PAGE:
The Chicago Cultural Center is an historic icon to many locals yet overlooked by the majority of travelers to the Windy City. This landmark building served as the central library since it's inception in 1897. In 1977, it was converted to an arts and cultural center which happens to be considered one of the most comprehensive in America. The center hosts numerous programs throughout the year involving the performing and visual arts, as well as serving as headquarters for the Chicago Children's Choir.
The Grand Army of the Republic Rotunda (G.A.R.), located in the North wing, is a large hall featuring a stained-glass dome, 30-foot walls of Knoxville Pink marble, and a mosaic floor. The dome, created by the firm of Healy and Millet, serves as the centerpiece for the room with all its intricate detail.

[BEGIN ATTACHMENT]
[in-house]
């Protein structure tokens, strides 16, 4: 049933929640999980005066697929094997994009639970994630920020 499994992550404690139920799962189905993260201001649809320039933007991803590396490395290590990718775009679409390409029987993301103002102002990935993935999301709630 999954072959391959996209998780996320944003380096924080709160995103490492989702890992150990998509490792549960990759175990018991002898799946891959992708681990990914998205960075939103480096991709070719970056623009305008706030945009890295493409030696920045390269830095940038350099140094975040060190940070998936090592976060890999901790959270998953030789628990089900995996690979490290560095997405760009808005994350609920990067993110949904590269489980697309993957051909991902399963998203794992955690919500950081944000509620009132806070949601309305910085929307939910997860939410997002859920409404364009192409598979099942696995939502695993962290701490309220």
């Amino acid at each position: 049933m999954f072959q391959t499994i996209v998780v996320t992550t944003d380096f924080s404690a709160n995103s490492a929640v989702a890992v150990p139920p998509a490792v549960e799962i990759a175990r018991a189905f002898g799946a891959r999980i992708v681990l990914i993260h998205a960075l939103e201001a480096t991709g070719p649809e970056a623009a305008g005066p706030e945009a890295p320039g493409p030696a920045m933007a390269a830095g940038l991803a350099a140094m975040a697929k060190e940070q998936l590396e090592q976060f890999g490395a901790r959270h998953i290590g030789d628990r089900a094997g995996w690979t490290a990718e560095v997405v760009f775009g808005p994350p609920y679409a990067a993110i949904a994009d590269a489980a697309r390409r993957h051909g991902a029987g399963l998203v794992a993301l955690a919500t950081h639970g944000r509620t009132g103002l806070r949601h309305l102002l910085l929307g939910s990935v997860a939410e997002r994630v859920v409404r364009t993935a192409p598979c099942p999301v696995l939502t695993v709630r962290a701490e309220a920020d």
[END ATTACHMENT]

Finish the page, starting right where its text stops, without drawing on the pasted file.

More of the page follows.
As you venture up towards the top floor, you are greeted with the ultimate prize upon entering Preston Bradley Hall. Through the Curved white Carrara marble pillars, a 38-foot Tiffany Glass Dome awaits which happens to be the largest of its kind in the world. The meticulous attention to detail in its construction is absolutely mind-boggling.
The final room on this journey is the Sidney Yates Gallery which serves as a replication of an assembly hall in Venice, Italy characterized by its coffered ceiling and heavily ornamented pilasters.
This destination is a must see when visiting the attraction - laden city of Chicago, Illinois. The best time to visit is during the week when tourists are at a minimum and photographic opportunities are aplenty.
For those interested in photographing this place as well as other popular sights throughout the city of Chicago, I will be hosting a workshop along with Thomas Nighswander. The workshop will be held on November 1st and 2nd of 2014. For complete details, visit Windy City Guided Photowalk. I look forward to seeing you all there.